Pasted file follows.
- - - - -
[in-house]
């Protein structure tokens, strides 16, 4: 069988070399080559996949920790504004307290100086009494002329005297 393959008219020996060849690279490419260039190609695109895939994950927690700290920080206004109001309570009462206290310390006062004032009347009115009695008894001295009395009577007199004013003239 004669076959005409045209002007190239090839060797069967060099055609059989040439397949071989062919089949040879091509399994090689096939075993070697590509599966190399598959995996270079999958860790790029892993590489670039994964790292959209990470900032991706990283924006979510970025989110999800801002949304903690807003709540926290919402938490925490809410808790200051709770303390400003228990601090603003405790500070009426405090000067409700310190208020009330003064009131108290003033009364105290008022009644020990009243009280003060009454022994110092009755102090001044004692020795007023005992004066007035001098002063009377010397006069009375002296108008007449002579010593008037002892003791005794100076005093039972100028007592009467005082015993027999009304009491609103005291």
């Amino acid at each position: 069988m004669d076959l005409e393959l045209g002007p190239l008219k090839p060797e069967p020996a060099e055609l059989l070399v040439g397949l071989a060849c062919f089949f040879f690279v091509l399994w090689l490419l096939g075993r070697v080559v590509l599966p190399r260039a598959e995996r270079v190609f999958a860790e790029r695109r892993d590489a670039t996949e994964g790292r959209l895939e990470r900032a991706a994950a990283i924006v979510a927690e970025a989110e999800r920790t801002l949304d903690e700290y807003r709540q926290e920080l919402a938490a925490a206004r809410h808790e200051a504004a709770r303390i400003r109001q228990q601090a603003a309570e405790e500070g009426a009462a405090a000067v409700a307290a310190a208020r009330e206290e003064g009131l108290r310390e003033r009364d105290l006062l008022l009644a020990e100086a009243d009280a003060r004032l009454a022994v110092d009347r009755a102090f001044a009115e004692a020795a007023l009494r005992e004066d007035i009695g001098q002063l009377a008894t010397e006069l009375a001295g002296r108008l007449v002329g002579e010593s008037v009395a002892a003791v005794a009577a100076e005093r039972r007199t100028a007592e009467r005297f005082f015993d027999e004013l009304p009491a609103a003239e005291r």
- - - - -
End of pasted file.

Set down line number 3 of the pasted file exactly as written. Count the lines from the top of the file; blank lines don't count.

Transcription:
């Amino acid at each position: 069988m004669d076959l005409e393959l045209g002007p190239l008219k090839p060797e069967p020996a060099e055609l059989l070399v040439g397949l071989a060849c062919f089949f040879f690279v091509l399994w090689l490419l096939g075993r070697v080559v590509l599966p190399r260039a598959e995996r270079v190609f999958a860790e790029r695109r892993d590489a670039t996949e994964g790292r959209l895939e990470r900032a991706a994950a990283i924006v979510a927690e970025a989110e999800r920790t801002l949304d903690e700290y807003r709540q926290e920080l919402a938490a925490a206004r809410h808790e200051a504004a709770r303390i400003r109001q228990q601090a603003a309570e405790e500070g009426a009462a405090a000067v409700a307290a310190a208020r009330e206290e003064g009131l108290r310390e003033r009364d105290l006062l008022l009644a020990e100086a009243d009280a003060r004032l009454a022994v110092d009347r009755a102090f001044a009115e004692a020795a007023l009494r005992e004066d007035i009695g001098q002063l009377a008894t010397e006069l009375a001295g002296r108008l007449v002329g002579e010593s008037v009395a002892a003791v005794a009577a100076e005093r039972r007199t100028a007592e009467r005297f005082f015993d027999e004013l009304p009491a609103a003239e005291r």